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29 May 2016 @ 09:40 am
I try my darnedest to capture and bookmark as many articles as I can that support my pedagogy. Thus, I have dozens of pieces about reading aloud and its positive effects. I posted a couple this week (and I apologize that one link was broken, so here is the "fixed" link: http://tinyurl.com/kb8sw5qBill_Teale). I also try to capture the pieces that fly in the face of the research.

As I scroll through Facebook posts, I still see some misinformation about reading aloud. I have seen this sort of thing for some time. It seems we are "relitigating" reading aloud and its efficacy. We are also allowing others to use the phrase read aloud to actually describe an activity that is more skill-and-drill than reading aloud. If read aloud is interrupted for questioning of students, if reading aloud is interrupted by the teacher to point out something, if reading aloud is followed up with worksheets, I think we have crossed from reading aloud to something else.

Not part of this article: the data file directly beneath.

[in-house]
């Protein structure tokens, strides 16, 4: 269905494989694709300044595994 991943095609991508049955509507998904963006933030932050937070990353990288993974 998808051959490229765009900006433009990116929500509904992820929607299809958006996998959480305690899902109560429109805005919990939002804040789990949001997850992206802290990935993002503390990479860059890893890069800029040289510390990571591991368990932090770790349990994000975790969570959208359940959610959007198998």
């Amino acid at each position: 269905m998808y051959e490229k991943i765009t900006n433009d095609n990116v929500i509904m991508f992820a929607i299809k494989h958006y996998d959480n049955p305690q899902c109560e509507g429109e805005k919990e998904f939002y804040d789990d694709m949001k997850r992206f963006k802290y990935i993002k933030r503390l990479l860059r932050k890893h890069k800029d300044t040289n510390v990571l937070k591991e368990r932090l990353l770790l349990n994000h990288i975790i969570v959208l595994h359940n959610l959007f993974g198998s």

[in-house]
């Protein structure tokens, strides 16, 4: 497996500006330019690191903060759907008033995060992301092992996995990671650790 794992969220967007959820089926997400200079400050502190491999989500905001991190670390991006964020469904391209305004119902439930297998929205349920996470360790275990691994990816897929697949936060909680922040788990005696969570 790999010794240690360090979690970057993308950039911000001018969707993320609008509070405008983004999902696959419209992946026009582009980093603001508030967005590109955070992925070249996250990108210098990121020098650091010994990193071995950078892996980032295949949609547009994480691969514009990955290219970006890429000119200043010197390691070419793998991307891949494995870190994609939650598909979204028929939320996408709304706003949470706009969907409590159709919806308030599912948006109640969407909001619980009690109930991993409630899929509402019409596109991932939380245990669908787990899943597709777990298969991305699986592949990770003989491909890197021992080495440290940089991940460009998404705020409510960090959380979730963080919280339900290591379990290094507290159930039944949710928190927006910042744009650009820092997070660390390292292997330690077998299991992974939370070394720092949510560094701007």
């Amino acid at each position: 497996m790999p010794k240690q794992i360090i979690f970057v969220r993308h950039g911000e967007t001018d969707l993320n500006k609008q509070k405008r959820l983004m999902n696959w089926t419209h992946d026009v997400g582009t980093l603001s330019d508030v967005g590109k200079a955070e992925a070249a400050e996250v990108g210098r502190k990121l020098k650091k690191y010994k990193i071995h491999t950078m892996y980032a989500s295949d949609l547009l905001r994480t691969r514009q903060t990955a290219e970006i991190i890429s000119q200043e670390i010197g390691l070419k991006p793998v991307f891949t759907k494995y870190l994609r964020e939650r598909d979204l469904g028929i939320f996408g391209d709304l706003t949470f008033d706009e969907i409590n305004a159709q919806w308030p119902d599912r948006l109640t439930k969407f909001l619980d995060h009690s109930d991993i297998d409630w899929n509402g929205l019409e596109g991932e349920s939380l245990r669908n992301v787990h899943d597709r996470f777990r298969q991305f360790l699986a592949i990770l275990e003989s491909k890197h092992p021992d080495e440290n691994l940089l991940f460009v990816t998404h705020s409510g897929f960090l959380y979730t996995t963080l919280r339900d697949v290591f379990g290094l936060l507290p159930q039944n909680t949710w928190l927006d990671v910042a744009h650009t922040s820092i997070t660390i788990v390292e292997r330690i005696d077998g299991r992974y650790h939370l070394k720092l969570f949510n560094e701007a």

Yes, there is a time and place for questions, observations, and comments. Generally, that comes AFTER the reading or on a SECOND reading of text. I used to pause after a rereading and direct students to a piece of figurative language. On more than one occasion I followed up a repeated reading with a personal response. But reading aloud was meant to introduce my students to a book or poem or short story. It wa meant to broaden their exposure to genre, form, and format. It was dedicated to let them hear prosody and fluency. It was NOT intended for learning a lesson. If a teachable moment arose, I took advantage of it. But the purpose was NOT to create a teachable moment. It was meant to demonstrate my love of words, of language, of story.

If we want to be able to defend our classroom approaches, each and every one of us needs to be a collector of research. Donalyn Miller wrote about this in a blog post called, "I've got research, yes I do. I've got research how about you?" Here is the lin: https://bookwhisperer.com/2015/02/08/ive-got-research-yes-i-do-ive-got-research-how-about-you/. Bookmark it. Add it to your reading list. Print off copies for your colleagues and administrators.

Be a bookmaker.
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